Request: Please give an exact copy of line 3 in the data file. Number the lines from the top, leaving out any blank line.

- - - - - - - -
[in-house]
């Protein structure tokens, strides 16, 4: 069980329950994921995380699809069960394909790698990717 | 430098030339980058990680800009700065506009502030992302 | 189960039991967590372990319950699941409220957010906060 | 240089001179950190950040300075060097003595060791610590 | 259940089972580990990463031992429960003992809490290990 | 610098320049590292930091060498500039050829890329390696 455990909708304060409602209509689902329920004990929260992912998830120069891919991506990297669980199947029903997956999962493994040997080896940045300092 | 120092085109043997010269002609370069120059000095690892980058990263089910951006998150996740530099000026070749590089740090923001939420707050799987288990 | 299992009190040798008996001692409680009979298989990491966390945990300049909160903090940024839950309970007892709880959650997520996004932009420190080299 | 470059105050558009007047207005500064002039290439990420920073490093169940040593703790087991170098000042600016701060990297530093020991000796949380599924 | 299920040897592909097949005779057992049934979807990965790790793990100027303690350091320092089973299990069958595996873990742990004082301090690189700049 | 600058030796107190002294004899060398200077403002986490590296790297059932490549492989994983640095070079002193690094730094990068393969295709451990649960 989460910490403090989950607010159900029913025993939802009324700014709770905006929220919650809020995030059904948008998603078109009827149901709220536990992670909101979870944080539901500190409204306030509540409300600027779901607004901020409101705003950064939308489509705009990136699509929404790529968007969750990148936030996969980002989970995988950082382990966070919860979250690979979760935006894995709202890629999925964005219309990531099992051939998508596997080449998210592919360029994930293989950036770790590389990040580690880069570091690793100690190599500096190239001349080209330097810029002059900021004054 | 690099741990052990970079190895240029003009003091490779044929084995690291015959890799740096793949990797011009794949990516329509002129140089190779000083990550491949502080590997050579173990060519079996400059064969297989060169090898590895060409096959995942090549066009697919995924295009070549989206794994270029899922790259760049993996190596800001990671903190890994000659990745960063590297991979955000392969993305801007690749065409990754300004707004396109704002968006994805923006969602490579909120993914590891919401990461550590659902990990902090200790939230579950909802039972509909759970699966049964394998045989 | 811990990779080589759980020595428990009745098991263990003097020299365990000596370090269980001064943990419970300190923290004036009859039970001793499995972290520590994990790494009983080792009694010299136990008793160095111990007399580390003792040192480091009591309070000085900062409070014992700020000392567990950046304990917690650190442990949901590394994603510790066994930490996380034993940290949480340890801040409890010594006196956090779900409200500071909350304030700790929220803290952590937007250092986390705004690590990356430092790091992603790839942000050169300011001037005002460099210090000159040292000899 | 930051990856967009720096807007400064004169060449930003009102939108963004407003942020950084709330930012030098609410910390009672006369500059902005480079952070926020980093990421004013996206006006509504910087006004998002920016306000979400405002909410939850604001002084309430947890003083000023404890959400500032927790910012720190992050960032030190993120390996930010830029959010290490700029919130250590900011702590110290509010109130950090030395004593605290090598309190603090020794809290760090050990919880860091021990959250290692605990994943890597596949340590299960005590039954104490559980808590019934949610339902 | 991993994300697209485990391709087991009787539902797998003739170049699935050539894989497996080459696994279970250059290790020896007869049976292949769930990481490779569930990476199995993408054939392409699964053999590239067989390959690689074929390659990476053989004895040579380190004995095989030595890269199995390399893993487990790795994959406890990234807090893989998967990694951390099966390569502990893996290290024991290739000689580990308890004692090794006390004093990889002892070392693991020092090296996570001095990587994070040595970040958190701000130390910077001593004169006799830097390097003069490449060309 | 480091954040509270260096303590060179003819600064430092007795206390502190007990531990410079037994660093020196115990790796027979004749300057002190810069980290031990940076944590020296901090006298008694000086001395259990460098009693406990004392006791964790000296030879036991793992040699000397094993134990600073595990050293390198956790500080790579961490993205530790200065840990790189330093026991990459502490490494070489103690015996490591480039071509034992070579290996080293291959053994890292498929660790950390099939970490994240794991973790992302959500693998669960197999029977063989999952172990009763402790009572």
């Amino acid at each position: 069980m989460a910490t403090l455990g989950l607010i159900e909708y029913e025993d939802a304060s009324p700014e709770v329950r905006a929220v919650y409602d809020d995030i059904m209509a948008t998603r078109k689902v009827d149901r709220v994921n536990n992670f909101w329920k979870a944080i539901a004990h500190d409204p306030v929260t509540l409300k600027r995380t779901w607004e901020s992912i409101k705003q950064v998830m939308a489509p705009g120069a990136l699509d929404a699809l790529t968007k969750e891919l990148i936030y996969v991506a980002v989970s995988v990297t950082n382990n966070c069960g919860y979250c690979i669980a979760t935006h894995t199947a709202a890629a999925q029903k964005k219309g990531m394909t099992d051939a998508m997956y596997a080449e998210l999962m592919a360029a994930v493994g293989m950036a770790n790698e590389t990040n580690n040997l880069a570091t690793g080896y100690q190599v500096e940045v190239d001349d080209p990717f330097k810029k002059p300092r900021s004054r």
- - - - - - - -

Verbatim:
């Amino acid at each position: 069980m989460a910490t403090l455990g989950l607010i159900e909708y029913e025993d939802a304060s009324p700014e709770v329950r905006a929220v919650y409602d809020d995030i059904m209509a948008t998603r078109k689902v009827d149901r709220v994921n536990n992670f909101w329920k979870a944080i539901a004990h500190d409204p306030v929260t509540l409300k600027r995380t779901w607004e901020s992912i409101k705003q950064v998830m939308a489509p705009g120069a990136l699509d929404a699809l790529t968007k969750e891919l990148i936030y996969v991506a980002v989970s995988v990297t950082n382990n966070c069960g919860y979250c690979i669980a979760t935006h894995t199947a709202a890629a999925q029903k964005k219309g990531m394909t099992d051939a998508m997956y596997a080449e998210l999962m592919a360029a994930v493994g293989m950036a770790n790698e590389t990040n580690n040997l880069a570091t690793g080896y100690q190599v500096e940045v190239d001349d080209p990717f330097k810029k002059p300092r900021s004054r």